10 easy tricks to improve your website design — Part 2

Let’s not lose other precious time and start with the second list of 10 easy tricks you can use to improve your designs!


Lorenzo Doremi

3 years ago | 6 min read

Let’s not lose other precious time and start with the second list of 10 easy tricks you can use to improve your designs!

10) Monochrome image backgrounds.

One extremely easy but effective trick is to use monochrome images as backgrounds, instead of flat tints.

This technique helps you bringing texture and reinforce concepts, while also leaving space to breathe.

how to do it?

The process is straightforward: you put a simple fill layer on top of your image, and change its blending mode to “color”.

The same effect can be obtained in Figma, Photoshop, and every other decent graphic software.

When you’ve found the right tone, remember to experiment with the image opacity!

the simple process in Figma.
the simple process in Figma.
A mockup with this effect applied.
A mockup with this effect applied.

In this example, I can both reinforce the concepts of “space” and “technology” while teasing the reader with a tasty burger.

9) Utilize the secrete palette.

Yes. I’ve seen a lot of beginner designers who do not know about the secret palette. Every time you design, there is a secret palette in front of your eyes and you probably should you use it.

Which one?

The image you’re working with. Inside there, you can find every color you’ll need.

Again, to your ears, it probably sounds obvious. but believe me, I’ve seen some horrible pairings on the internet. Sunny and happy images about summer and beach, paired with dark backgrounds wine-red tones. Just why.

Sometimes finding the colors immediately helps you coming up with new ideas too. Let’s an example where the image tones guided into deciding the style.

Using common colors helps you mitigate contrasts, and keep the flow in your design.

8) Three colors.

In the first story, I spoke about black and white designs, but that’s extremely limiting in the long run.

Basically, every designer knows about this too, but the next step is to utilize one of the most common design strategies: using three colors and three colors only.

Obviously, these three colors aren’t used randomly. Each one of them has a specific role you must know:

  1. The main background. Fills 60% of the composition.
  2. The main body color. Fills 30% of the composition.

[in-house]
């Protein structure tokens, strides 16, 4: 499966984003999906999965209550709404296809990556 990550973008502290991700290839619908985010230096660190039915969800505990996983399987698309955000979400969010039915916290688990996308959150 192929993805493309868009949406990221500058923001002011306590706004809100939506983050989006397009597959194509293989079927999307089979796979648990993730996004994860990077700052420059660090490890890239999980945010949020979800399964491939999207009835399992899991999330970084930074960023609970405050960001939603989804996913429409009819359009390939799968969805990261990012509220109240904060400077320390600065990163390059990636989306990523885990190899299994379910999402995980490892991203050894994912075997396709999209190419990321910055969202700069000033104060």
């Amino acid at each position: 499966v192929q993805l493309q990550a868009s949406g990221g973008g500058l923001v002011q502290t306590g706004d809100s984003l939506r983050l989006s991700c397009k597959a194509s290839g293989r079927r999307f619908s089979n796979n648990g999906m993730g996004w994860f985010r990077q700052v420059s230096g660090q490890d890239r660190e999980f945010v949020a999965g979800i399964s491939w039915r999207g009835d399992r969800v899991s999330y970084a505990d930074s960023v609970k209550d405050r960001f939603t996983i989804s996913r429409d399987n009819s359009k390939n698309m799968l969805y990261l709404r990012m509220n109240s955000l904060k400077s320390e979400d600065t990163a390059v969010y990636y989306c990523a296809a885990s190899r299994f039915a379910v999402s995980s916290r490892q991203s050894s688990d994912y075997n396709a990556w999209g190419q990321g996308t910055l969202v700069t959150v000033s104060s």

3. The accent color. Fills 10% of the composition.

Let’s see a concrete example of this technique even interior designers (it’s a universal rule!) know and utilize.

You can clearly see how and which colors compose the triad.

  1. Navy blue fits as background.
  2. White contrasts the background and takes the body-color role.
  3. the red tint accent attracts attention in the vital parts of the design, like CTAs, bold texts, etc.

7) Use different typefaces for numbers and text

One common mistake is forcing yourself to use the same typefaces both for numbers and text. While this can often work, some typefaces weren’t designed for numbers, or they even forgot to design them in the first place!

Don’t be scared to use a third typeface in your design, if you’re going to use it for numbers. Probably the two fonts you’re using just sucked when applied to the beautiful date overlay of the century-old company website you’re designing.

One example I remember is Montserrat: while it looks great for body text… when applied to numbers…no thank you.

Let’s see an example where I used 3 different typefaces.

6) Be careful with yellow or avoid it.

This is not a rant on yellow. It’s a beautiful color, but it comes with a list of problems you’ll probably do not want to face.

“Lorenzo! you’ve used yellow on your first design in this story!”

Yes. And I suffered a lot. Let’s see why.

In a few words, yellow is the color our eyes are most sensitive to, and this makes it extremely bright: since you don’t want to blind your clients, you’re probably going to use yellow as the accent color.

The accent color in modern web design often has to work together with white, like in buttons, and because of its brightness, it easily creates too low contrast to make text readable.

To avoid contrast issues, one common usage of yellow is with black and white, when using larger texts (like I did in my mockup).

Another problem with yellow is that it doesn’t work well with his pastel versions: pastel yellow becomes a horrible tint of brown or gold, which brings up an extremely specific meaning (luxury) you probably wouldn’t want to use.